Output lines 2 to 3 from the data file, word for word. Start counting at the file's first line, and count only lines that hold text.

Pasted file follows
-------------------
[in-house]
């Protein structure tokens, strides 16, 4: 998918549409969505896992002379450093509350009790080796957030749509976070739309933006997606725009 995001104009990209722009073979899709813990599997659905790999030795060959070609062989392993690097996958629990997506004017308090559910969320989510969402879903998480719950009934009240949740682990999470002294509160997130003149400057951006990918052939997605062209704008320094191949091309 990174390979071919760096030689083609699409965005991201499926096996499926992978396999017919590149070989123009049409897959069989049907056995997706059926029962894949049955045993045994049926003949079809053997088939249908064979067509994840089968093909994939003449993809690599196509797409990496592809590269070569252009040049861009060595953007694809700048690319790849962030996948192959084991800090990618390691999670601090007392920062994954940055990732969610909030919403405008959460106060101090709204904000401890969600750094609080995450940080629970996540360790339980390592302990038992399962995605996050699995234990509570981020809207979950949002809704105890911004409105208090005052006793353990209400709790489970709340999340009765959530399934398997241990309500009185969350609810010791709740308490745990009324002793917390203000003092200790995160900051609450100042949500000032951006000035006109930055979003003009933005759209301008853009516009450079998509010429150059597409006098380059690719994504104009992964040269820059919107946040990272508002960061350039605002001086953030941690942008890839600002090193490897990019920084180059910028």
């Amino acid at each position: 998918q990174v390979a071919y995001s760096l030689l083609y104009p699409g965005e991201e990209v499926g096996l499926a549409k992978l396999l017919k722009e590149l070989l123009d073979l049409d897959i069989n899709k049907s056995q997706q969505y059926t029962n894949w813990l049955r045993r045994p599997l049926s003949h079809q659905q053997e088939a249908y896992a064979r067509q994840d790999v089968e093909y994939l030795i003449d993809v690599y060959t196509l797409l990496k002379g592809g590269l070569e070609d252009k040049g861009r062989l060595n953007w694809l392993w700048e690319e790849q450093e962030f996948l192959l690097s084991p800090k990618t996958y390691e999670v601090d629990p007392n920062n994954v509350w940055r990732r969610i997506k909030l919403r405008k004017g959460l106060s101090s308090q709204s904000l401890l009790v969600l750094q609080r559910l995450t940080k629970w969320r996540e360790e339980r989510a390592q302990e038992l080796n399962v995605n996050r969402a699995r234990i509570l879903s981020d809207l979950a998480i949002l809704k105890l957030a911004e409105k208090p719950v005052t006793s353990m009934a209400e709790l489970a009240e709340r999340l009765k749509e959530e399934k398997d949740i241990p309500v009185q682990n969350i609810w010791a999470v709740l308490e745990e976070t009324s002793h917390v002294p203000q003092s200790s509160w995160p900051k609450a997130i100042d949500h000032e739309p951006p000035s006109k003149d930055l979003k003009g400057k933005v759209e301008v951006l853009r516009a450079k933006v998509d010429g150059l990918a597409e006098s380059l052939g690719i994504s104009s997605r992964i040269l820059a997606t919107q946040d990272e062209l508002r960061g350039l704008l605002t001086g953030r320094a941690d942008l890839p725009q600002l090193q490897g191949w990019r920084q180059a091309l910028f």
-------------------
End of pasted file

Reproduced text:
């Protein structure tokens, strides 16, 4: 998918549409969505896992002379450093509350009790080796957030749509976070739309933006997606725009 995001104009990209722009073979899709813990599997659905790999030795060959070609062989392993690097996958629990997506004017308090559910969320989510969402879903998480719950009934009240949740682990999470002294509160997130003149400057951006990918052939997605062209704008320094191949091309 990174390979071919760096030689083609699409965005991201499926096996499926992978396999017919590149070989123009049409897959069989049907056995997706059926029962894949049955045993045994049926003949079809053997088939249908064979067509994840089968093909994939003449993809690599196509797409990496592809590269070569252009040049861009060595953007694809700048690319790849962030996948192959084991800090990618390691999670601090007392920062994954940055990732969610909030919403405008959460106060101090709204904000401890969600750094609080995450940080629970996540360790339980390592302990038992399962995605996050699995234990509570981020809207979950949002809704105890911004409105208090005052006793353990209400709790489970709340999340009765959530399934398997241990309500009185969350609810010791709740308490745990009324002793917390203000003092200790995160900051609450100042949500000032951006000035006109930055979003003009933005759209301008853009516009450079998509010429150059597409006098380059690719994504104009992964040269820059919107946040990272508002960061350039605002001086953030941690942008890839600002090193490897990019920084180059910028």
């Amino acid at each position: 998918q990174v390979a071919y995001s760096l030689l083609y104009p699409g965005e991201e990209v499926g096996l499926a549409k992978l396999l017919k722009e590149l070989l123009d073979l049409d897959i069989n899709k049907s056995q997706q969505y059926t029962n894949w813990l049955r045993r045994p599997l049926s003949h079809q659905q053997e088939a249908y896992a064979r067509q994840d790999v089968e093909y994939l030795i003449d993809v690599y060959t196509l797409l990496k002379g592809g590269l070569e070609d252009k040049g861009r062989l060595n953007w694809l392993w700048e690319e790849q450093e962030f996948l192959l690097s084991p800090k990618t996958y390691e999670v601090d629990p007392n920062n994954v509350w940055r990732r969610i997506k909030l919403r405008k004017g959460l106060s101090s308090q709204s904000l401890l009790v969600l750094q609080r559910l995450t940080k629970w969320r996540e360790e339980r989510a390592q302990e038992l080796n399962v995605n996050r969402a699995r234990i509570l879903s981020d809207l979950a998480i949002l809704k105890l957030a911004e409105k208090p719950v005052t006793s353990m009934a209400e709790l489970a009240e709340r999340l009765k749509e959530e399934k398997d949740i241990p309500v009185q682990n969350i609810w010791a999470v709740l308490e745990e976070t009324s002793h917390v002294p203000q003092s200790s509160w995160p900051k609450a997130i100042d949500h000032e739309p951006p000035s006109k003149d930055l979003k003009g400057k933005v759209e301008v951006l853009r516009a450079k933006v998509d010429g150059l990918a597409e006098s380059l052939g690719i994504s104009s997605r992964i040269l820059a997606t919107q946040d990272e062209l508002r960061g350039l704008l605002t001086g953030r320094a941690d942008l890839p725009q600002l090193q490897g191949w990019r920084q180059a091309l910028f």